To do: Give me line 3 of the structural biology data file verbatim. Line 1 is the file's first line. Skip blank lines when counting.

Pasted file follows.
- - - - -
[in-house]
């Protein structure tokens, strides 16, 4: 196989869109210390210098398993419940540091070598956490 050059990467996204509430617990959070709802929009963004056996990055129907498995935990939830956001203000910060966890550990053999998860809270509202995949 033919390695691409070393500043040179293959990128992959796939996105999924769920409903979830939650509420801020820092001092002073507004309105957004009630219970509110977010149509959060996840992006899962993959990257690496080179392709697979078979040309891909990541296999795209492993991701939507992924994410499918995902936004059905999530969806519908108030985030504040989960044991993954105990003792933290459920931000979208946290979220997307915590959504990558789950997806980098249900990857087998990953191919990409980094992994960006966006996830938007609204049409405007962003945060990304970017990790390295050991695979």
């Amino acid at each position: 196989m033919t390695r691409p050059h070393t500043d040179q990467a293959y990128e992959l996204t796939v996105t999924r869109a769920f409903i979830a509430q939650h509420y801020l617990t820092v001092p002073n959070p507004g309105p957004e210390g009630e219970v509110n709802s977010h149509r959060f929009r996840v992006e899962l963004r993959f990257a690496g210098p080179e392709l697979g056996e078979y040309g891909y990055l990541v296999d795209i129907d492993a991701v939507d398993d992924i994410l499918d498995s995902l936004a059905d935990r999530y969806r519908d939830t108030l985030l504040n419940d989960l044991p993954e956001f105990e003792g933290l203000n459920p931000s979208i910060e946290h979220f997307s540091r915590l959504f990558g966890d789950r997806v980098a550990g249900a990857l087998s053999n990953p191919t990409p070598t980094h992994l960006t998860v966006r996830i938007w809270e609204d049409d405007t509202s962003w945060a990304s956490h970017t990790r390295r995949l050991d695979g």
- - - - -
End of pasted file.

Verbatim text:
């Amino acid at each position: 196989m033919t390695r691409p050059h070393t500043d040179q990467a293959y990128e992959l996204t796939v996105t999924r869109a769920f409903i979830a509430q939650h509420y801020l617990t820092v001092p002073n959070p507004g309105p957004e210390g009630e219970v509110n709802s977010h149509r959060f929009r996840v992006e899962l963004r993959f990257a690496g210098p080179e392709l697979g056996e078979y040309g891909y990055l990541v296999d795209i129907d492993a991701v939507d398993d992924i994410l499918d498995s995902l936004a059905d935990r999530y969806r519908d939830t108030l985030l504040n419940d989960l044991p993954e956001f105990e003792g933290l203000n459920p931000s979208i910060e946290h979220f997307s540091r915590l959504f990558g966890d789950r997806v980098a550990g249900a990857l087998s053999n990953p191919t990409p070598t980094h992994l960006t998860v966006r996830i938007w809270e609204d049409d405007t509202s962003w945060a990304s956490h970017t990790r390295r995949l050991d695979g």